Let us start with credit on page 12, and good day. I'll speak first from the legacy back standpoint, which I should now excludes both the FDIC covered loan portfolios, as well as the acquired impaired loan portfolios. For the quarter, nonperforming assets decreased $2.50 million to $96 million, and represented 83 basis points of assets down from 85 at year-end; this is also flat to Q1, 2012. The change in NPAs can be attributed to $4 million decrease in nonaccrual loans; a $1 million increase in accrual loans greater than 90 days past due and OREO was essentially flat.
During the fourth quarter of 2012, the bank reported a legacy net charge-offs of $91,000 or an 1 basis point of average loans. And as most of you would have loved to see that number remain at nearly zero to the quarter that was not the case. It did increase to an annualized 6 basis points in the first quarter. This is slightly below the 7 basis points we've averaged over the past five quarters.
At quarter end, total classified loans declined 8% or $18 million to $214 million. As noted earlier, we recorded a negative provision $3.9 million in the quarter. The loan loss reserve excluding the covered loan portfolio and acquired impaired loan portfolios decreased from 108 basis points at the end of the fourth quarter to 99 basis points at the end of the first, primarily as a result of growth in the portfolio and our continued asset quality strength. The allowance stood at 107% of nonperforming loans at the end of the quarter. IBERIA Bank continued low and declining historical loss levels, strong and improving asset quality, low net charge-offs in Q1 all impacted our need for reserves and resulting negative provision in the quarter.
Turning the page, let's shift our focus from the legacy books to the entire portfolio, which includes the covered assets and acquired impaired loans where the story is much the same in terms of improving matrix.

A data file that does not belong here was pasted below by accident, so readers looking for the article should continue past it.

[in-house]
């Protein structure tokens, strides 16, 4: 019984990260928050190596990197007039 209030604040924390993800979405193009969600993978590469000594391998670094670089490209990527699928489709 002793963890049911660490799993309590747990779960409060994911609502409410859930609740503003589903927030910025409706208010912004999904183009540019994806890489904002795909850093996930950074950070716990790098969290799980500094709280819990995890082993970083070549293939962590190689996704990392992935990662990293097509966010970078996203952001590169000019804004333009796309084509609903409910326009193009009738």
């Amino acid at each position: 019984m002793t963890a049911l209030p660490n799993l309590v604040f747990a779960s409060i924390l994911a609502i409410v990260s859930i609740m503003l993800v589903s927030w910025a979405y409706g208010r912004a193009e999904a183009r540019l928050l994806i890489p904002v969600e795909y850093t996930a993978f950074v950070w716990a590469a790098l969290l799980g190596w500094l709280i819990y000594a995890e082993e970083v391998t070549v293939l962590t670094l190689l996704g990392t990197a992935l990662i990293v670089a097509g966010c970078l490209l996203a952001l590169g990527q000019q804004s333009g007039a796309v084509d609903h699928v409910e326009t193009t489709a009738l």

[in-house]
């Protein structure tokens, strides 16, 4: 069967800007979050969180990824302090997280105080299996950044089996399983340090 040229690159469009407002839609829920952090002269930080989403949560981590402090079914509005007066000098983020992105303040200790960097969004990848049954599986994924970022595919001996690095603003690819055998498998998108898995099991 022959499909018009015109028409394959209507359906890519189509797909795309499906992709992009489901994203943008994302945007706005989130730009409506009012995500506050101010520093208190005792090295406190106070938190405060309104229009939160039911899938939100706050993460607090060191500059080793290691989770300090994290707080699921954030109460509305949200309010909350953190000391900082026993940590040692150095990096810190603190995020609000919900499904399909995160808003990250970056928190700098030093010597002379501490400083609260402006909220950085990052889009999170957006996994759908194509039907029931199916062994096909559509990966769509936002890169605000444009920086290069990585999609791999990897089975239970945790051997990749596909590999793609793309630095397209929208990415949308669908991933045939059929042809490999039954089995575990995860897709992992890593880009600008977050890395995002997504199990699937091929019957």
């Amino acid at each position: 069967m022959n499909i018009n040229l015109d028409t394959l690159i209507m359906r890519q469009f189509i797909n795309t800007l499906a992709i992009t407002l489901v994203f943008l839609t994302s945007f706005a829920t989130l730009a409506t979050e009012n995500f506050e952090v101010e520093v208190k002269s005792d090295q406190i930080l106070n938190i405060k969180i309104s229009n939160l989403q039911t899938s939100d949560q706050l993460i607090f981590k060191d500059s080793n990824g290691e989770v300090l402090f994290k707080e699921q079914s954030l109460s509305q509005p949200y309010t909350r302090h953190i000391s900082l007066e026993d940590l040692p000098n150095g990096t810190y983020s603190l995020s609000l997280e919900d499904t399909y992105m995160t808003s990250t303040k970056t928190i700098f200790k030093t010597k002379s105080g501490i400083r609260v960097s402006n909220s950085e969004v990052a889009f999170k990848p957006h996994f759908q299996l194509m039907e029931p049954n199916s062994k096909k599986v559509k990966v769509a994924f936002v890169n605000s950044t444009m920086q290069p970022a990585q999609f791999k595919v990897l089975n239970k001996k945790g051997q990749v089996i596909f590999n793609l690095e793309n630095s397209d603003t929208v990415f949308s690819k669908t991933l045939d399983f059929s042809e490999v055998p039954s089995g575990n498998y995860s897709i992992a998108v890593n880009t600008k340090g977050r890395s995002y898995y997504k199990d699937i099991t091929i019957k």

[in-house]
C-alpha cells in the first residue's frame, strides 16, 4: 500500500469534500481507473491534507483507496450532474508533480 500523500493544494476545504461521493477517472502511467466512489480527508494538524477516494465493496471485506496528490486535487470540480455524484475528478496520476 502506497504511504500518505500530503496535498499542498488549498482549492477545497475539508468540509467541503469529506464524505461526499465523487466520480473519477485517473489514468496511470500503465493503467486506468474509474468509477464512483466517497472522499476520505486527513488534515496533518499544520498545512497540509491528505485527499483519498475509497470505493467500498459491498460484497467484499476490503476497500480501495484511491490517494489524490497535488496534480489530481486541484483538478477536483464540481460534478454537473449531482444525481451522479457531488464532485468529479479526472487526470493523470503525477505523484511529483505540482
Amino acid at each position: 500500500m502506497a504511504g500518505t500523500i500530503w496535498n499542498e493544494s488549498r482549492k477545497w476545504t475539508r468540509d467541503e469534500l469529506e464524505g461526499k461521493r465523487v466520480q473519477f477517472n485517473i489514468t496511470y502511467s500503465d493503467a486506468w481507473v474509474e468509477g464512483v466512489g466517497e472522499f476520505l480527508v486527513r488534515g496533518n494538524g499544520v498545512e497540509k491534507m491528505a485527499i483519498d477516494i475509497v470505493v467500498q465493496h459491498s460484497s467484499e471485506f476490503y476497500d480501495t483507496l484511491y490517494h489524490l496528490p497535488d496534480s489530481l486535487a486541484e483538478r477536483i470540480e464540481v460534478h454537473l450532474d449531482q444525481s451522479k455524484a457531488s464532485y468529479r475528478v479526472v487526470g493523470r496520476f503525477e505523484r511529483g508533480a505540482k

During the quarter nonaccruals declined 14%, OREO increased 8%, resulting 10% decrease in overall NPA. The increase in OREO was driven primarily by the FDIC growth and is reflective of our significant foreclosure efforts aimed at cycling these loans back to cash. Total past dues declined 15%.
Shifting gears to broader topic of enterprise risk management. We're essentially three quarters through a major enhancement in our overall risk management infrastructure. While our credit risk management capabilities have always been strong, we've taken steps to improve them even further and to advance our other enterprise risk management functions to a much more sophisticated level. In addition, we worked to meet the regulatory expectations and comply with guidance applicable to banks with assets in excess of $10 billion and the accompanying large bank designation.
We were proud with work performed by our team of professionals under Gregg and Spurgeon's leadership. All of our teams, my senior credit officers and underwriters, to our credit administration and lending services groups to BCS stat and collection that performed very, very well. Over recent quarters we've long been at that great work by investing in additional portfolio analytics and management processes. All of this, combined with our strong market leadership group and their great teams of bankers sustained our stellar asset quality.